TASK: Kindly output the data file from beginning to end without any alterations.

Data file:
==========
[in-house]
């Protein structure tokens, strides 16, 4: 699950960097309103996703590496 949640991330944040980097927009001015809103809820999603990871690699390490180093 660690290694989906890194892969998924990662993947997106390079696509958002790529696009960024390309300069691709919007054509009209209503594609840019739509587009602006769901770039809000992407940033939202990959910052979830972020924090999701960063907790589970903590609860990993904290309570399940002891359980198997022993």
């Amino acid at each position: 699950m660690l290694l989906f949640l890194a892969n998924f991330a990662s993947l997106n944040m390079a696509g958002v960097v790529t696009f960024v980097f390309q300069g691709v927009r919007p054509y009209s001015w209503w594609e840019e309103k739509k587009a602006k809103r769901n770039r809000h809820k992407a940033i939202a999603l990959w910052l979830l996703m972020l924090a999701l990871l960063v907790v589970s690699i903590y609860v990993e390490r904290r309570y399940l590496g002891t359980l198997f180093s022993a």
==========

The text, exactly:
[in-house]
């Protein structure tokens, strides 16, 4: 699950960097309103996703590496 949640991330944040980097927009001015809103809820999603990871690699390490180093 660690290694989906890194892969998924990662993947997106390079696509958002790529696009960024390309300069691709919007054509009209209503594609840019739509587009602006769901770039809000992407940033939202990959910052979830972020924090999701960063907790589970903590609860990993904290309570399940002891359980198997022993």
């Amino acid at each position: 699950m660690l290694l989906f949640l890194a892969n998924f991330a990662s993947l997106n944040m390079a696509g958002v960097v790529t696009f960024v980097f390309q300069g691709v927009r919007p054509y009209s001015w209503w594609e840019e309103k739509k587009a602006k809103r769901n770039r809000h809820k992407a940033i939202a999603l990959w910052l979830l996703m972020l924090a999701l990871l960063v907790v589970s690699i903590y609860v990993e390490r904290r309570y399940l590496g002891t359980l198997f180093s022993a």